While I consider myself to be liberal in attitude, I read a newspaper article today that had me shaking in anger and wishing he utmost evil to befall the perpetrator. The story concerned a violent rape in Dublin, where the rapist threatened to kill the victim’s child if he didn’t get his way. The woman was then raped repeatedly while the young child was abandoned in a public park. The whole story was horrific – the mark of a warped, twisted mind.

My instinctive reaction was to wish we had a death penalty, so he could be done away with.

Circumstances such as these are often difficult for people with liberal or progressive values. Conservative commentators love these stories, because they make liberals seem like idiots. OF COURSE they should be flogged, flayed and scalped, dragged through town by galloping horses, then thrown in a dungeon to suffer a painful and lingering death. What reasonable human wouldn’t condone such a course of action? Surely, taking a different position makes it seem as if you have more sympathy with the perpetrator than with the victim?

Such argumentation is misleading on two counts. It’s a classic case of a false dilemma: if you do not accept the stated position, then you must be a wooly headed liberal, with all the baggage that entails. Can you not be for strong punitive action and yet remain committed to liberal values? Questions like these have no place in such rhetoric. Secondly, it’s a classic straw man – if you exaggerate the liberal position as much as you can, you will make it seem ludicrous. The real liberal position can therefore be safely ignored.

I still wish nothing but evil on those who would enact these crimes. I guess it’s a human reaction. However, I feel that our justice system needs to be as fair and as well designed as it can be. It should allow for mistakes to be corrected. It should not veer towards witch-hunts and “guilty until proven innocent”. Even a small bit of research will expose great difficulties in capital punishment, corporal punishment, revenge punishment and torture. Systems that treat people with impunity are all very well until they reach beyond the confines of the violent psychopaths and into the realm of public misdemeanours. Controls and checks need to be in place. As our societies improve, we need our systems of justice to improve with it.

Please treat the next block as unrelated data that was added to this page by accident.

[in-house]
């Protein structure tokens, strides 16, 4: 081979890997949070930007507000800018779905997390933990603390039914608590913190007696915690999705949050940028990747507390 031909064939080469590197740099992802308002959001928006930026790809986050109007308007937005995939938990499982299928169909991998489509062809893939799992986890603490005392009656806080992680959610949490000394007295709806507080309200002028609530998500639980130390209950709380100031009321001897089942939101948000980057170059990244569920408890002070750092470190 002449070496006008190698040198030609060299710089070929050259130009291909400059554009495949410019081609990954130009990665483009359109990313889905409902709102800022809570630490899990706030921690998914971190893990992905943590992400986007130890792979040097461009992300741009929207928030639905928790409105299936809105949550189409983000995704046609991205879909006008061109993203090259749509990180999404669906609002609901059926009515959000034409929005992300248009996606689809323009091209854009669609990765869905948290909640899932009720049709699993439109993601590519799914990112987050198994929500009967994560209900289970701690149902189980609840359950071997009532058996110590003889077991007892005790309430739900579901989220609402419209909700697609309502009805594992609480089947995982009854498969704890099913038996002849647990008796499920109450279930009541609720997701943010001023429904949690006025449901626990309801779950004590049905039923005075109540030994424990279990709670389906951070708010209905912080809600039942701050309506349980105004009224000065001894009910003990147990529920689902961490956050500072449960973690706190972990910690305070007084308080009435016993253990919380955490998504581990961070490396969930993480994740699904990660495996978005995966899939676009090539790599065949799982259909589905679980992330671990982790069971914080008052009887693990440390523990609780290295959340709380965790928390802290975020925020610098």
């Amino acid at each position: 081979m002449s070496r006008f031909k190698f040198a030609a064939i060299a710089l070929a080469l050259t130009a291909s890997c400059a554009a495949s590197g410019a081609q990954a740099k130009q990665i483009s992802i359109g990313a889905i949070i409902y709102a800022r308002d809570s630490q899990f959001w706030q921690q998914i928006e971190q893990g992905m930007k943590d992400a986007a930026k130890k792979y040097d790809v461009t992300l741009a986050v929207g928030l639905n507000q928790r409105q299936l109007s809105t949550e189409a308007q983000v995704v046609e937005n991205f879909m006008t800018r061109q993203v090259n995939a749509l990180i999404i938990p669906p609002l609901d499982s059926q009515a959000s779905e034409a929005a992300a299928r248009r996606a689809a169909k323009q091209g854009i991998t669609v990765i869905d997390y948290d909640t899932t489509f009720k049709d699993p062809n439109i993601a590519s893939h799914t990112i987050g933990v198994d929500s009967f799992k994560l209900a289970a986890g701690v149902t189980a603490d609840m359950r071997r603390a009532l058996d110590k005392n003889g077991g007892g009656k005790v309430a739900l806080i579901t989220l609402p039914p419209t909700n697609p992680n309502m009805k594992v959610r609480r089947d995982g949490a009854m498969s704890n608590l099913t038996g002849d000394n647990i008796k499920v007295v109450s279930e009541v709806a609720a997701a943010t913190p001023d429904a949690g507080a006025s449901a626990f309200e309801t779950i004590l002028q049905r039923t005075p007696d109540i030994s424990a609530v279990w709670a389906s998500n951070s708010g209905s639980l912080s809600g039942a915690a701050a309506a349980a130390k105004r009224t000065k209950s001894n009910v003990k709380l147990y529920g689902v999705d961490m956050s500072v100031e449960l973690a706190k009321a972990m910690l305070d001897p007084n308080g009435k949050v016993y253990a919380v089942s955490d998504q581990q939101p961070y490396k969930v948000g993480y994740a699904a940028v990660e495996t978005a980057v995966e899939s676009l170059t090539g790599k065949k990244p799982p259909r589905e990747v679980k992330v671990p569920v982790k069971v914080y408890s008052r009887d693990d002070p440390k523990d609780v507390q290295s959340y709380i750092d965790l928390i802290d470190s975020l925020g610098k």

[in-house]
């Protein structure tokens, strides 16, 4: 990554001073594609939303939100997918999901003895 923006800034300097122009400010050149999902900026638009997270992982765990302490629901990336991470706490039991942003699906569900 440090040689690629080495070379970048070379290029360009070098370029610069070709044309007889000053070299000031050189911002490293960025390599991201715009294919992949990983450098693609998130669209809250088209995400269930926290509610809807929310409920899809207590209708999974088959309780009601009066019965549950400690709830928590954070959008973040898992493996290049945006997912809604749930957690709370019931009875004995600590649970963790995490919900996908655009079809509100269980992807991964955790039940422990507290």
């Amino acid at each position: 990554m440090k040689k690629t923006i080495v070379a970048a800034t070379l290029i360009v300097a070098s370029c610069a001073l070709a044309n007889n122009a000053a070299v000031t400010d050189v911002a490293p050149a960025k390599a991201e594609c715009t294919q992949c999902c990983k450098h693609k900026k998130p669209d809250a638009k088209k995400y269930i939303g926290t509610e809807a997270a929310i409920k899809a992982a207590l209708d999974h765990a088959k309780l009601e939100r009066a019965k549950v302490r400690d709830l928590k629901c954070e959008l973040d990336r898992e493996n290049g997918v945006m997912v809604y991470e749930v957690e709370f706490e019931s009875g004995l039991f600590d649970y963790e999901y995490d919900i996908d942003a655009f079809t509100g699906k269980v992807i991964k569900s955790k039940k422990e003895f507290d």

This doesn’t mean we leave criminals off the hook or ignore the needs of victims and greater society. People need to be protected from those who have the means and intent to do great harm. Some people should not be allowed back into society where there remains a substantial risk to the public, no matter how long they have been incarcerated. Sentencing needs to take victim impacts into account. Harshness where appropriate.

Resorting to the whip, the cane and solitary might seem appropriate in some circumstances, but our understanding of psychology indicates that punishment, as a deterrent and a means of reform, is highly inadequate at best. People can get used to most things given time. Cognitive dissonance acts to minimise culpability, even in the worst situations. Mental illness in prison has its own dynamic, often seeing to it that the punishment and the crime are totally unrelated to each other.

We need a justice system that balances these concerns. We need people to be protected from those who wish us harm. We need for criminals to be rehabilitated, so they don’t pose a threat to others. We need a system of justice that embraces the complex needs of society. What we don’t need are brutal solutions introduced that seemingly make one aspect better, while making everything else worse.